Bahrain shows the way for Gulf Countries to protect their biodiversity

Bahrain, which means ‘two seas’ in Arabic, is the third smallest nation in Asia after the Maldives and Singapore but boasts one of the fastest growing economies in the Arab world. An archipelago off the coast of Saudi Arabia, Bahrain was once made up of 33 islands before extensive land reclamation increased the number to 84. Land reclamation is part of Bahrain’s drive to attain economic,... Read More

UNEP expands access to vast body of environmental law

Imagine for a moment that a delegate from a small island state has to prepare a briefing on marine debris ahead of a major international conference. Previously, this unlucky delegate would have had to wade through a bewildering array of websites, trawling the internet for relevant information on legislative action and jurisprudence on marine debris. The United Nations has made this delegates’... Read More

Conserve Species to Protect Livelihoods in World’s Top Biodiversity Hotspots

The Caribbean is one of the planet’s most important biodiversity hot-spots, and now one of its most threatened. Made up of 30 nations and territories, spanning 4 million square kilometres of ocean, and boasting 10,000 square kilometres of reef, the Caribbean is home to many fish and animal species - as well as thousands of plant species - that are found nowhere else on earth.  In addition to the... Read More

Asian and African Judges Talk Climate Change and the Rule of Law

Ahead of the Asian Development Bank’s Third Asian Judges Symposium on Environment we met with special guest to the symposium Hon. Lady Justice Mary Muthoni Gitumbi of the Environment and Land Court of Kenya to talk about what motivated her to become a judge and what environmental rule of law means to Kenya’s sustainable development. The Symposium, on the theme ‘Law, Policy and Climate Change’ is... Read More

UN Environment and INTERPOL Commit to Taking on Environmental Crime Together

The wildlife trade summit taking place this week in Johannesburg, South Africa is bringing countries together to decide on the future of fragile species by making decisions that will conserve them and combat wildlife crime. Already countries have agreed to ban all international commercial trade in pangolins, the most-trafficked animal in the world and one of the species features in the UN... Read More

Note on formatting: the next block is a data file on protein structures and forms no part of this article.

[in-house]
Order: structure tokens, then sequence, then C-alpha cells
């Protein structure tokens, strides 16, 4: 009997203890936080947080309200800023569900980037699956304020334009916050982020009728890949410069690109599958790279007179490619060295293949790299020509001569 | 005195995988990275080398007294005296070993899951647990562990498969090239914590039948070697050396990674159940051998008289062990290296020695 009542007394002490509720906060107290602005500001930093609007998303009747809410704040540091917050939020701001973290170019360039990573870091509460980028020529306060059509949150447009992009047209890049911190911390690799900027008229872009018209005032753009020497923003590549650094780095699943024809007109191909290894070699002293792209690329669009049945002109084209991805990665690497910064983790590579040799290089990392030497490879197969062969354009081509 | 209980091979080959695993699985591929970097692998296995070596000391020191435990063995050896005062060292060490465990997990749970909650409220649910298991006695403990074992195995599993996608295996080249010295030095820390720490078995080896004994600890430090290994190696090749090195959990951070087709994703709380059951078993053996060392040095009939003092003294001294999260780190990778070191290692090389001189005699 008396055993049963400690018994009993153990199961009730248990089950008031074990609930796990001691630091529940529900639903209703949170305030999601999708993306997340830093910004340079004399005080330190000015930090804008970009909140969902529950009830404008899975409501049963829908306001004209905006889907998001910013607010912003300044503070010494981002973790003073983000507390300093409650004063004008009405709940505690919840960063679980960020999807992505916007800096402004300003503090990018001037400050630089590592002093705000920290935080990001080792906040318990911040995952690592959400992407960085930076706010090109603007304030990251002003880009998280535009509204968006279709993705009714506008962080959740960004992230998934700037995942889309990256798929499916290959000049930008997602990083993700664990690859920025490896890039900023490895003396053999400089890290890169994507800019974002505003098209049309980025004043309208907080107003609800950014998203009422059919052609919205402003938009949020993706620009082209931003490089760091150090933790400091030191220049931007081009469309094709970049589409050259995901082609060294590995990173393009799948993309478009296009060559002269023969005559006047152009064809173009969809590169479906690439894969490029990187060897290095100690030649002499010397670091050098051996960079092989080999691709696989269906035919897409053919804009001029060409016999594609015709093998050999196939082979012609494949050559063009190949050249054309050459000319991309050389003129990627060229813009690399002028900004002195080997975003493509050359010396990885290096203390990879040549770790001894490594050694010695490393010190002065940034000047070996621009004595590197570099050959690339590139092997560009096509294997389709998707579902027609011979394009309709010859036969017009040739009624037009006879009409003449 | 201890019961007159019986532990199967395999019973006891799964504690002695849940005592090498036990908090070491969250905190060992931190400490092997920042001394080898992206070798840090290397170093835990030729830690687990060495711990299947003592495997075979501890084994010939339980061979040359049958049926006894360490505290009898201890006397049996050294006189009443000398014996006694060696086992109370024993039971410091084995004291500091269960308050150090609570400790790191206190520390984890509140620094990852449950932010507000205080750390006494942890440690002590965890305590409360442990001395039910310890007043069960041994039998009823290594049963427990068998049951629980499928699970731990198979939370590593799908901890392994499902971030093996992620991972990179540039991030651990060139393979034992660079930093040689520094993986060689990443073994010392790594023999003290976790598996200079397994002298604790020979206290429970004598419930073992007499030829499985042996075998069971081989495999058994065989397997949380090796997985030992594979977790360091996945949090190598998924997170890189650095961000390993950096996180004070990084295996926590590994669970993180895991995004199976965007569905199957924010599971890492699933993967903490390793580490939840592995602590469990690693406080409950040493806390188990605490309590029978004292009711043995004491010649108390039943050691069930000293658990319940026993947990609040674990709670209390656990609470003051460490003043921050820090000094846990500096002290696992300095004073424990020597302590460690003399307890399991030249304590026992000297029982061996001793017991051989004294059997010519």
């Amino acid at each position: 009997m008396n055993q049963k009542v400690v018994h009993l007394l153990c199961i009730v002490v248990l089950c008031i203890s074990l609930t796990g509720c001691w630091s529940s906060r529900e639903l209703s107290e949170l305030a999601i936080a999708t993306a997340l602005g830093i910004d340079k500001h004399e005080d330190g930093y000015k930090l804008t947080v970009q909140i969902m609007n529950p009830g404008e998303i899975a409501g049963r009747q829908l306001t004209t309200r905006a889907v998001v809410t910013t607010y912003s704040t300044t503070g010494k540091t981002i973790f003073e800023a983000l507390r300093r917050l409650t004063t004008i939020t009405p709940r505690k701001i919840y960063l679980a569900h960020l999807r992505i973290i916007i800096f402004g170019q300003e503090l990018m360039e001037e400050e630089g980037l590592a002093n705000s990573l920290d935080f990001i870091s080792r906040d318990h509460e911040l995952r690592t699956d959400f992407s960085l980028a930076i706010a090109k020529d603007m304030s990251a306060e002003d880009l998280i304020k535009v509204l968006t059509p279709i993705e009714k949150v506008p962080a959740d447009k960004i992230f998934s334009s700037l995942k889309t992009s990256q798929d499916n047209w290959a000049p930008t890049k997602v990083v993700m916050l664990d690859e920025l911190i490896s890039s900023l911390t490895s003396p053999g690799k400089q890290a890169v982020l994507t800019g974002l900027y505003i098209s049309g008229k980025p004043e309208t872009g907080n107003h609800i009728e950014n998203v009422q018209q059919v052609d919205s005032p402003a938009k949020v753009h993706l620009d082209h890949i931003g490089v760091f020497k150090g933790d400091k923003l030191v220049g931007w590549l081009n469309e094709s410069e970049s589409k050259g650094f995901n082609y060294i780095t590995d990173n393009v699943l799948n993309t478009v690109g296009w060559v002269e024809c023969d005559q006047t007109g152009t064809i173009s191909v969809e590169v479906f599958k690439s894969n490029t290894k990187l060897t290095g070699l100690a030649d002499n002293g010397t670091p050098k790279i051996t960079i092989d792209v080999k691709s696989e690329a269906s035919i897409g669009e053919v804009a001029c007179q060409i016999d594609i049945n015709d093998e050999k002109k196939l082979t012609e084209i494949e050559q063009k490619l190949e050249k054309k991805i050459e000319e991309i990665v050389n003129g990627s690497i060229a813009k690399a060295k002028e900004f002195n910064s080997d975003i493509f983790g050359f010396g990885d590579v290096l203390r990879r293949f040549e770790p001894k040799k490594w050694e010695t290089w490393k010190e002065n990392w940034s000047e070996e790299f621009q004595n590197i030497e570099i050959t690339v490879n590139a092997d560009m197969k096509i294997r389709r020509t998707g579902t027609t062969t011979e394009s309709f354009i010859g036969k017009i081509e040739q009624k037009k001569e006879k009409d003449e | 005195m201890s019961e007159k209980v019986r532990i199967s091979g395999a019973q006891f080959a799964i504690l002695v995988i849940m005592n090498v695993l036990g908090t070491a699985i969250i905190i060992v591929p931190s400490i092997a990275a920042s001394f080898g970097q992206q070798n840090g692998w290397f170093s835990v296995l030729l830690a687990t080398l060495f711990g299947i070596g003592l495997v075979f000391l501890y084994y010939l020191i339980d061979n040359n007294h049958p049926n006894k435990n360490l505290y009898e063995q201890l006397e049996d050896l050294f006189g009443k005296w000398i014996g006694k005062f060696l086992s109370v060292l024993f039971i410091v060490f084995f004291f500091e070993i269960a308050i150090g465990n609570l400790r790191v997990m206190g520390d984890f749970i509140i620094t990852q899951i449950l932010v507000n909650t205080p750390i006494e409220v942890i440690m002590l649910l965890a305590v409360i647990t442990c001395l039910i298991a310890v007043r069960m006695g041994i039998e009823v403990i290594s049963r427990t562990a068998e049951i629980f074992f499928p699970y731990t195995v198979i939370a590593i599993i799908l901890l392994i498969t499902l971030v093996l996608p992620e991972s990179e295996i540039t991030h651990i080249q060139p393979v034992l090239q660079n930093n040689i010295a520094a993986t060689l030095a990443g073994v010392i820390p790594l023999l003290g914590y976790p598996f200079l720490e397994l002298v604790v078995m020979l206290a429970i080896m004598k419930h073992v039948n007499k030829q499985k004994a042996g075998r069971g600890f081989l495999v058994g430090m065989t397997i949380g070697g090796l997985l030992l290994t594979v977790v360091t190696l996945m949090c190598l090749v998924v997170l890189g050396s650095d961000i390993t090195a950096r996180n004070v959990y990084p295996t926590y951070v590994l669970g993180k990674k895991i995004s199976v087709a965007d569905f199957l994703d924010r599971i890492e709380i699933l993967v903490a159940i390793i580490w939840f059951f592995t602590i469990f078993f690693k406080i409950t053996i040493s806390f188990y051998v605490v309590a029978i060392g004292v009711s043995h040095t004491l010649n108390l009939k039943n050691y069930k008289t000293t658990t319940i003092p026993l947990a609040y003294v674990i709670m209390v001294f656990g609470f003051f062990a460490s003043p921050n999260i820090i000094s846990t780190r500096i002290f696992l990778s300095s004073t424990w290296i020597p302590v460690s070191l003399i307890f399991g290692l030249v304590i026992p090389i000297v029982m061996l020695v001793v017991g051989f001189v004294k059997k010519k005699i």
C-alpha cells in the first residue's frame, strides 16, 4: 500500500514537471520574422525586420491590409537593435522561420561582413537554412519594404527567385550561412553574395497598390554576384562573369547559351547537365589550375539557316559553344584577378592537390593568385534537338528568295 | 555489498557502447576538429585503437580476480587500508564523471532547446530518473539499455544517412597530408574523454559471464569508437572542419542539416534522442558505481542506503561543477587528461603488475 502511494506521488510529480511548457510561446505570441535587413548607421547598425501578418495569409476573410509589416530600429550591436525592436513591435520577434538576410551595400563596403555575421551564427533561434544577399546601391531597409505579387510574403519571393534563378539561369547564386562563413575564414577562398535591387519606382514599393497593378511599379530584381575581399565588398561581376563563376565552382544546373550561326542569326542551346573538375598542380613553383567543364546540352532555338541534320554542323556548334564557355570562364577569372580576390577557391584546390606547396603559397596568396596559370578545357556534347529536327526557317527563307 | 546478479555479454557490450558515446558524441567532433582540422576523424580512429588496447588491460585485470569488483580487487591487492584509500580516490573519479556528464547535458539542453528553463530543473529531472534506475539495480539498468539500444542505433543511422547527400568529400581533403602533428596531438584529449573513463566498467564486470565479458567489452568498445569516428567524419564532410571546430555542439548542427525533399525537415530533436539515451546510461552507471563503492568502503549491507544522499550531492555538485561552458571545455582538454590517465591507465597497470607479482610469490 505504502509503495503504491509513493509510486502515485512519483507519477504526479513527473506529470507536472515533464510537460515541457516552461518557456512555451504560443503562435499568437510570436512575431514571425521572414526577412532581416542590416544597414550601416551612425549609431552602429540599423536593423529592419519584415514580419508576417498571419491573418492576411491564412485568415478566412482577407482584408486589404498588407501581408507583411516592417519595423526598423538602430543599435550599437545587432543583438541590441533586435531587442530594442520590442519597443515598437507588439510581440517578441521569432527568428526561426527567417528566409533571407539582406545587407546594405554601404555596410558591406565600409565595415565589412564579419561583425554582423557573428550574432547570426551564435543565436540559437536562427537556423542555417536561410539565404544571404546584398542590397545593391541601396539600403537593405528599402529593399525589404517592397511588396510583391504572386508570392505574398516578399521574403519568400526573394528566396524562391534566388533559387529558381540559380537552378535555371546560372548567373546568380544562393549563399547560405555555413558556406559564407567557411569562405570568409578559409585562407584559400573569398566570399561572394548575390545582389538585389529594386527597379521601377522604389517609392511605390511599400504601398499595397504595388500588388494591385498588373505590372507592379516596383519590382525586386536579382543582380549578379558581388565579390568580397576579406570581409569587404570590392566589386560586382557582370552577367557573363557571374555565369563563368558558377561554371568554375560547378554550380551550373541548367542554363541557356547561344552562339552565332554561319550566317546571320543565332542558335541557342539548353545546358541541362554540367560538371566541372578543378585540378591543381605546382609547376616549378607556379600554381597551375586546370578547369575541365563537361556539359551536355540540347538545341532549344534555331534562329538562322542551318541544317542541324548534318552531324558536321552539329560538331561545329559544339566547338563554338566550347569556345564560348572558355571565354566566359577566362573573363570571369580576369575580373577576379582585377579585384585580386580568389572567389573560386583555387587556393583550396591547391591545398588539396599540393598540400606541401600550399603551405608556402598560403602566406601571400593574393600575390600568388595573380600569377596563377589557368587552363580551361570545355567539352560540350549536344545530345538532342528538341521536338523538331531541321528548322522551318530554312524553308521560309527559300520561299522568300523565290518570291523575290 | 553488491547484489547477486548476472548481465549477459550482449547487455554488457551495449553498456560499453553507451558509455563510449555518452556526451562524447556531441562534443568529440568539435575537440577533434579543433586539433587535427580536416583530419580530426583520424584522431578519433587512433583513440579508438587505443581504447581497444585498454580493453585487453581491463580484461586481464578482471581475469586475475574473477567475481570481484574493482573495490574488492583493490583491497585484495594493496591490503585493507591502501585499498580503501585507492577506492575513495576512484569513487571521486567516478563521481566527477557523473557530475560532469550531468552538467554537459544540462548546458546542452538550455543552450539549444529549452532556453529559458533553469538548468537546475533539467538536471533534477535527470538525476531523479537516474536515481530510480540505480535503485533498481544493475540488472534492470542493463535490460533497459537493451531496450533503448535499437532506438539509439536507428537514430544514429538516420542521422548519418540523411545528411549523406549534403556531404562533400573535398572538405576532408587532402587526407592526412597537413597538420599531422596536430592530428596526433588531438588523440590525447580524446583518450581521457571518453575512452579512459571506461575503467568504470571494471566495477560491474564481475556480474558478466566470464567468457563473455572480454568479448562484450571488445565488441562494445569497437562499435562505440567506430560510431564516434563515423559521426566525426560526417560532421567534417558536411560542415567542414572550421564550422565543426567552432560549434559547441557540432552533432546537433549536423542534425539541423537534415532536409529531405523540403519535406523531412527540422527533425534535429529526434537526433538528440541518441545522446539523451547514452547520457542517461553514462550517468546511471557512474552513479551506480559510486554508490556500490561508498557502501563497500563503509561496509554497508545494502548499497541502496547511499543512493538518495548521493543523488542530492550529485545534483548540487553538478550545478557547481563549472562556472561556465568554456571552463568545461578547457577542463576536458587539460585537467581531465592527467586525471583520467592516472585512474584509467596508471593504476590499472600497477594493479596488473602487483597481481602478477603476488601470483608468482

American Youth to bring US Federal Government to Trial in Ground-breaking Climate Change Lawsuit

16 November 2016: In 2015 youth between the ages of 8 and 19 filed a constitutional climate change case against the Federal Government of the United States of America at the United States District Court for the District of Oregon. In Juliana v United States of America the youth are challenging the Federal Government of the USA for failure to take action against the burning of fossil fuels, which... Read More

New Resolution on Wildlife Trafficking calls for ‘Zero-Tolerance’ on Corruption

EU Urges Promotion of Good Governance and Rule of Law Nairobi, 29 November 2016 - A new European Union (EU) resolution on wildlife trafficking calls on EU member states to address corruption and the shortcomings of international governance measures across the wildlife trafficking chain ‘as a matter of urgency’. Read More

The Future of Wetlands

Wetlands are among the most diverse and productive ecosystems on the planet, and also among the most threatened. It is estimated that over the last 100 years wetlands have declined by 64 to 71%, leaving millions of people deprived of essential ecosystem services such as water supply and purification, food supply; climate and flood regulation coastal protection; and tourism. Read More

Collective Intelligence is needed for better managing the environment

Cancun, December 10 - Imagine for a moment that a delegate from a small island state has to prepare a briefing for an international meeting on how certain species living along his state’s coastline are threatened by pollution, erosion, over-fishing and marine debris. This delegate is faced with an overwhelming task. He must identify and then wade through dozens of websites for information on the... Read More

Indigenous Peoples: The unsung heroes of conservation

There are approximately 370 million indigenous peoples in the world. They own, occupy or use up to 22 percent of the global land area, which is home to 80 percent of the world’s biodiversity. Often overlooked by governments, their role in safeguarding territories from environmental degradation has largely gone unnoticed and undocumented until now. Areas managed by indigenous peoples are the... Read More